Content » Vol 101, September

Investigative Report

Teledermatology in Primary Care in Singapore: Experiences of Family Doctors and Specialists

Aloysius Chow1, Sok Huang Teo2, Jing Wen Kong2, Simon Biing Ming Lee2, Yee Kiat Heng3, Maurice Adrianus Monique van Steensel4,5 and Helen Elizabeth Smith1

1Family Medicine and Primary Care, Lee Kong Chian School of Medicine, Nanyang Technological University Singapore, 2National Healthcare Group Polyclinics, 3National Skin Centre, 4Skin Research Institute of Singapore, and 5Dermatology and Skin Biology, Lee Kong Chian School of Medicine, Nanyang Technological University Singapore, Singapore


Most teledermatology studies focus on patients’ satisfaction; fewer focus on the experiences of healthcare professionals. This qualitative study explored healthcare professionals’ perceptions of teledermatology used for linking public primary care clinics with the specialist dermatology centre in Singapore. Semi-structured in-depth interviews were conducted with 25 family physicians and dermatologists. Six themes were identified: satisfaction with the service; perceived patient benefits; rationale for introducing teledermatology; educational impact; challenges of virtual consultations; and desirable service refinements for the future. Family physicians and dermatologists were positive about the service, but highlighted a need to streamline referral processes and improve the quality of transmitted images. Reduced need for referral to the specialist centre could be achieved by expanding the polyclinic’s pharmacopoeia and treatment modalities. This study highlights the benefits of telemedicine for patient, professionals, and healthcare organizations, and these are reassuring given the widespread and rapid introduction of telemedicine through necessity during the COVID-19 pandemic.

Key words: qualitative research; telemedicine; dermatology; teledermatology; healthcare professionals’ experience.

Accepted May 26, 2021; Epub ahead of print May 27, 2021

Acta Derm Venereol 2021; 101: adv00540.

doi: 10.2340/00015555-3847

Corr: Helen Elizabeth Smith, Lee Kong Chian School of Medicine, Nanyang Technological University, 11 Mandalay Road, Singapore 308232. E-mail:


Few teledermatology studies report the experiences of healthcare professionals. In this study 25 family physicians and dermatologists were interviewed regarding their experiences of providing teledermatology service that enabled patients in primary care clinics to link with a specialist dermatology centre. Many benefits were identified, including: service satisfaction, patient benefits, educational opportunities, and future service refinements. Areas for improvement were also identified, including the referral processes, the quality of transmitted images, and the treatment available at the primary care clinics. This study highlights the benefits of telemedicine, which are reassuring findings as telemedicine becomes more widely used due to the COVID-19 pandemic.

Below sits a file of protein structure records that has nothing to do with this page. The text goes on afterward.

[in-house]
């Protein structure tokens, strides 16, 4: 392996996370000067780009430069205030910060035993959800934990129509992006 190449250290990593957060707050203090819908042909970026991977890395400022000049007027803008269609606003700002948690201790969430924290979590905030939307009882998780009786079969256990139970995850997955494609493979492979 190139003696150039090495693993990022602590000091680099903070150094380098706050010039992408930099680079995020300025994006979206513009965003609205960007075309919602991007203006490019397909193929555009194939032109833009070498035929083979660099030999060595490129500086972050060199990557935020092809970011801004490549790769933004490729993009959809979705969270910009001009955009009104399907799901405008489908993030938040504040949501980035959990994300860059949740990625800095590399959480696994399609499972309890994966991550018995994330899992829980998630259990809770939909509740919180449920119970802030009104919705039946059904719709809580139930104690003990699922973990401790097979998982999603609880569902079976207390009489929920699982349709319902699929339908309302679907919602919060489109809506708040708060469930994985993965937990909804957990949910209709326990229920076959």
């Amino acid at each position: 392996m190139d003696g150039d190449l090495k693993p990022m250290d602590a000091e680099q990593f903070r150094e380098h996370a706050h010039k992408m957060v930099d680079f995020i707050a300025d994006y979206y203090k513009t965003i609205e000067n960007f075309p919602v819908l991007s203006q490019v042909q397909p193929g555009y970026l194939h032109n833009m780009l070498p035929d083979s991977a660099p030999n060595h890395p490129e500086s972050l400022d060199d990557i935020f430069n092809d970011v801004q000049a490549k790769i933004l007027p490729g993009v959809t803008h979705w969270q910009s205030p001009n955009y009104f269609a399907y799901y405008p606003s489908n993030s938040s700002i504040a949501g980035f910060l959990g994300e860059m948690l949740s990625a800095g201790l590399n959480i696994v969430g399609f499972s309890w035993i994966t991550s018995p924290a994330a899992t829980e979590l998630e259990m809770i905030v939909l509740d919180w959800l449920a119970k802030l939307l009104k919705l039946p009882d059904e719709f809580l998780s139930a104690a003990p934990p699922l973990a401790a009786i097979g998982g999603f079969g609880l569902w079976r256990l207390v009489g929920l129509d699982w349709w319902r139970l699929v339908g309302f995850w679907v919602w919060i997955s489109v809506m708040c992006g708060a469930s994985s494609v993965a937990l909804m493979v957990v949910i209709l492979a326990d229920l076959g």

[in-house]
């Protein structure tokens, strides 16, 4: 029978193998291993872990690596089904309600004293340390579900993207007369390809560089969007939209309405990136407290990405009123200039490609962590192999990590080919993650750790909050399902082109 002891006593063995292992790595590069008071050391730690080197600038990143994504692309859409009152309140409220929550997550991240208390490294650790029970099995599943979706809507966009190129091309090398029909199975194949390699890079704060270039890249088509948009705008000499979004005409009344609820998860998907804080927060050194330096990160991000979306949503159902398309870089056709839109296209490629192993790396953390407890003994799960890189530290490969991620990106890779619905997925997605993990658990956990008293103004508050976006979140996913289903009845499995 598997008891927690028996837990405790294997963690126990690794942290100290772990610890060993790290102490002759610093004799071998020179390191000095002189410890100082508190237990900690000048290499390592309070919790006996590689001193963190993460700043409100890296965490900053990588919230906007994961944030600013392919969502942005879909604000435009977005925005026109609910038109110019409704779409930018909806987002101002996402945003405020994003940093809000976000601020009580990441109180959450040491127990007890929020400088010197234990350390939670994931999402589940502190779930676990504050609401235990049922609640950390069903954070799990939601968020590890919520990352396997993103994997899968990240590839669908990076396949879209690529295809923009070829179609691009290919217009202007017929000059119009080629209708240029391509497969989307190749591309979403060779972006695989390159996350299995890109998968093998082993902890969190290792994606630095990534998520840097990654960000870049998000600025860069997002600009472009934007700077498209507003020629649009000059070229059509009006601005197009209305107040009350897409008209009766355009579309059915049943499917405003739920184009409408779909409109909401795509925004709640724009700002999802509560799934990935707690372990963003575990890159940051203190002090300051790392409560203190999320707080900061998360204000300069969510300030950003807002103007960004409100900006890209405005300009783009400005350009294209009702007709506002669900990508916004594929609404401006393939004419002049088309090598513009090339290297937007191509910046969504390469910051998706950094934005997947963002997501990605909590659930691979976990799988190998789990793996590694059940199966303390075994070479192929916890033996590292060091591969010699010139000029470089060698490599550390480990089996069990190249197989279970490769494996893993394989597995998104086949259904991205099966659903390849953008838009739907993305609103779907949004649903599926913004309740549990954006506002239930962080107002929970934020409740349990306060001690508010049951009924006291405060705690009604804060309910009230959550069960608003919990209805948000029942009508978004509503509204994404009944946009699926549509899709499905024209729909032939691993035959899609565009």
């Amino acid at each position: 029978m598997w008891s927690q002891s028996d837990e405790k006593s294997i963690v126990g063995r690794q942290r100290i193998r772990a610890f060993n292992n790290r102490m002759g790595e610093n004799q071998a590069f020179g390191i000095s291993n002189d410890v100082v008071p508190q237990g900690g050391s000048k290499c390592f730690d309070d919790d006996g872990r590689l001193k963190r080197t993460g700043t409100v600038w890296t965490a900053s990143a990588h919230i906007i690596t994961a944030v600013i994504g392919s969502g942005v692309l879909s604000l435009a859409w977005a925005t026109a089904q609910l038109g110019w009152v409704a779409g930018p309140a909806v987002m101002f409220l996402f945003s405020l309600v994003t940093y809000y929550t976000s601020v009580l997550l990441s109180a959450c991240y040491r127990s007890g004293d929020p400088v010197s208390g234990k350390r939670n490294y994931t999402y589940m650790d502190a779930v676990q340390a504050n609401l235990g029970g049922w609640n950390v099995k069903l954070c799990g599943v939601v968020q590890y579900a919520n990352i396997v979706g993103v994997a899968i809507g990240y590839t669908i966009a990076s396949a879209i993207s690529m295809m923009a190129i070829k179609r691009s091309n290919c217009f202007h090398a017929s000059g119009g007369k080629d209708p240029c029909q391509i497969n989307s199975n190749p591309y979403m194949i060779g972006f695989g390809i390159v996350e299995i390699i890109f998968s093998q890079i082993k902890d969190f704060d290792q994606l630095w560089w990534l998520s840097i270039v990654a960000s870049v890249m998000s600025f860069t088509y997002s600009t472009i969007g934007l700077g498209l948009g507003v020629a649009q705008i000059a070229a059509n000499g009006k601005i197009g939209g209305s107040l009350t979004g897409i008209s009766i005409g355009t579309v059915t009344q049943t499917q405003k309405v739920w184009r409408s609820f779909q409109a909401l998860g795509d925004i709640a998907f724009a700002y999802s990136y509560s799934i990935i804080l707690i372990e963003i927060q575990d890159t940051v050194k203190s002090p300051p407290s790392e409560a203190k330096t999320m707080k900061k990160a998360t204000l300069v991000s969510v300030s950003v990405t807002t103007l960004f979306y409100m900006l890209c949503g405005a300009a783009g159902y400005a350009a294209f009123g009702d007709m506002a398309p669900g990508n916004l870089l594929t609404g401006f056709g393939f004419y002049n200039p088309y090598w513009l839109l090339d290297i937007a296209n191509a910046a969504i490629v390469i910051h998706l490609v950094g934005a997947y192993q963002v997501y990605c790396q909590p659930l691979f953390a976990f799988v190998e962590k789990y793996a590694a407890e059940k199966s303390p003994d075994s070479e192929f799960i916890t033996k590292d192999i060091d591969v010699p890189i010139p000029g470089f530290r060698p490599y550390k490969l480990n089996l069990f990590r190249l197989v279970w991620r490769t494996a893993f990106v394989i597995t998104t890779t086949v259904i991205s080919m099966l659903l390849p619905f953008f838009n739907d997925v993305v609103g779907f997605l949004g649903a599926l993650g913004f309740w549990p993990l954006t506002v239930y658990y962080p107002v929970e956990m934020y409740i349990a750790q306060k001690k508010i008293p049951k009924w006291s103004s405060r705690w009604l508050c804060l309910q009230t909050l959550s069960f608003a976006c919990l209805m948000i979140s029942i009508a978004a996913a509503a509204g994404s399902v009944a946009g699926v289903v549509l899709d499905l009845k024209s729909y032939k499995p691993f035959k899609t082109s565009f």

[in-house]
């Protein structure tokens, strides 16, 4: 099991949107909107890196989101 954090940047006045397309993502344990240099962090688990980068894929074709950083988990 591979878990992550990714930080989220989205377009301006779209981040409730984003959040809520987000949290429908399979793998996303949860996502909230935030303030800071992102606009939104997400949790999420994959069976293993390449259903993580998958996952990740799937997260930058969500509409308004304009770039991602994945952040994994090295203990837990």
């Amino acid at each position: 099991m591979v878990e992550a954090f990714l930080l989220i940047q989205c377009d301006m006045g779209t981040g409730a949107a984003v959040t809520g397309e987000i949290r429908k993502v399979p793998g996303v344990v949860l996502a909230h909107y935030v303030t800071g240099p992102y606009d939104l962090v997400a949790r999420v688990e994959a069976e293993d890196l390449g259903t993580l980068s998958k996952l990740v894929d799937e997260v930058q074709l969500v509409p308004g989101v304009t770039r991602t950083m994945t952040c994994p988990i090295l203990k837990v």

In the 2013 Global Burden of Disease study (1), skin diseases were amongst the top 20 reasons for loss of disability-adjusted life years. Primary care consultations for skin problems are very common; a study from the Netherlands estimated that they accounted for 13% of primary care consultations (2), and a UK study suggested it may be as great as 24% (3). Whilst many skin problems can be dealt with in a community setting, when there is diagnostic uncertainty or lack of skill or equipment for the investigation and treatment, referral to a specialist dermatology service is appropriate.

In the 1990s, when teledermatology was developing, it was envisaged it would be used in rural areas where access to specialist dermatological care was limited (4). With advancements in technology, the use of teledermatology has become much more widespread. There are 3 modes of teledermatology consultation: “store-and- forward”, live videoconferencing, or a combination of both. The store-and-forward teledermatology consultation involves sending digital images of the skin condition for later expert review. In contrast, live video-conferencing consultations are synchronous, with patient-clinician interaction in real-time. Currently, the store-and-forward mode is more widely used; it has a strong evidence base, and requires less sophisticated equipment (5).